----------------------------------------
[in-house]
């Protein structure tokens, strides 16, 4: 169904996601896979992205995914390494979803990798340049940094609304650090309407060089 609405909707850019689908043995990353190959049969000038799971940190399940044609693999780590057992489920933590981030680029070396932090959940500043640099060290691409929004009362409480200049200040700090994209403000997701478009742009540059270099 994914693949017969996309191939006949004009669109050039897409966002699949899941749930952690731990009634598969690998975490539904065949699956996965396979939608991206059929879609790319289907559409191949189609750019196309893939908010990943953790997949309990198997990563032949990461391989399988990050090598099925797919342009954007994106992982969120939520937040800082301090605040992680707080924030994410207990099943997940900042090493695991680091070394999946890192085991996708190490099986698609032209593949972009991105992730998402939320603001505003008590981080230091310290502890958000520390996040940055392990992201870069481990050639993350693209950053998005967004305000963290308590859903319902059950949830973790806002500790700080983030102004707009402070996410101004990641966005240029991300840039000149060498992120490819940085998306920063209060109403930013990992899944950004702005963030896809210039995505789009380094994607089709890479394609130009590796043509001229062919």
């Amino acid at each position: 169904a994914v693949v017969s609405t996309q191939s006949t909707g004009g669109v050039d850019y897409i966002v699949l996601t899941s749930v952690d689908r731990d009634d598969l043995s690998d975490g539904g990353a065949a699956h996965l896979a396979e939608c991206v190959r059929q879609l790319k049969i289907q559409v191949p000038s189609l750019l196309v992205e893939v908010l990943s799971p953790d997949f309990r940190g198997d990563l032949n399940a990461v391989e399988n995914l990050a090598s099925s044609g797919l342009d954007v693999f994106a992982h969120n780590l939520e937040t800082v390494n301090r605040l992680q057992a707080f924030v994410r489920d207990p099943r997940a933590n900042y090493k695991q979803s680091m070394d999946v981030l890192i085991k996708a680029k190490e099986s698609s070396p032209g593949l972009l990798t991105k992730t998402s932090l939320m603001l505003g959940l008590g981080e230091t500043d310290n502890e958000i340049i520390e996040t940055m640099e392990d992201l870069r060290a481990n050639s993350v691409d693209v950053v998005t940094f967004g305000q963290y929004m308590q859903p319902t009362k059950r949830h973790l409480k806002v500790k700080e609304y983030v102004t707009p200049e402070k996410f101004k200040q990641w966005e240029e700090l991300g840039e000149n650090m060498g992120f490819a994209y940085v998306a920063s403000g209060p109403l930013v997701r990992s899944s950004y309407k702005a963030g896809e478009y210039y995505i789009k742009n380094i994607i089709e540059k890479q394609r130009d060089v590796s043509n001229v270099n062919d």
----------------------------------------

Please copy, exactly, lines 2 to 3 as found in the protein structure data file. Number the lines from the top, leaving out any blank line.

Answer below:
């Protein structure tokens, strides 16, 4: 169904996601896979992205995914390494979803990798340049940094609304650090309407060089 609405909707850019689908043995990353190959049969000038799971940190399940044609693999780590057992489920933590981030680029070396932090959940500043640099060290691409929004009362409480200049200040700090994209403000997701478009742009540059270099 994914693949017969996309191939006949004009669109050039897409966002699949899941749930952690731990009634598969690998975490539904065949699956996965396979939608991206059929879609790319289907559409191949189609750019196309893939908010990943953790997949309990198997990563032949990461391989399988990050090598099925797919342009954007994106992982969120939520937040800082301090605040992680707080924030994410207990099943997940900042090493695991680091070394999946890192085991996708190490099986698609032209593949972009991105992730998402939320603001505003008590981080230091310290502890958000520390996040940055392990992201870069481990050639993350693209950053998005967004305000963290308590859903319902059950949830973790806002500790700080983030102004707009402070996410101004990641966005240029991300840039000149060498992120490819940085998306920063209060109403930013990992899944950004702005963030896809210039995505789009380094994607089709890479394609130009590796043509001229062919």
């Amino acid at each position: 169904a994914v693949v017969s609405t996309q191939s006949t909707g004009g669109v050039d850019y897409i966002v699949l996601t899941s749930v952690d689908r731990d009634d598969l043995s690998d975490g539904g990353a065949a699956h996965l896979a396979e939608c991206v190959r059929q879609l790319k049969i289907q559409v191949p000038s189609l750019l196309v992205e893939v908010l990943s799971p953790d997949f309990r940190g198997d990563l032949n399940a990461v391989e399988n995914l990050a090598s099925s044609g797919l342009d954007v693999f994106a992982h969120n780590l939520e937040t800082v390494n301090r605040l992680q057992a707080f924030v994410r489920d207990p099943r997940a933590n900042y090493k695991q979803s680091m070394d999946v981030l890192i085991k996708a680029k190490e099986s698609s070396p032209g593949l972009l990798t991105k992730t998402s932090l939320m603001l505003g959940l008590g981080e230091t500043d310290n502890e958000i340049i520390e996040t940055m640099e392990d992201l870069r060290a481990n050639s993350v691409d693209v950053v998005t940094f967004g305000q963290y929004m308590q859903p319902t009362k059950r949830h973790l409480k806002v500790k700080e609304y983030v102004t707009p200049e402070k996410f101004k200040q990641w966005e240029e700090l991300g840039e000149n650090m060498g992120f490819a994209y940085v998306a920063s403000g209060p109403l930013v997701r990992s899944s950004y309407k702005a963030g896809e478009y210039y995505i789009k742009n380094i994607i089709e540059k890479q394609r130009d060089v590796s043509n001229v270099n062919d």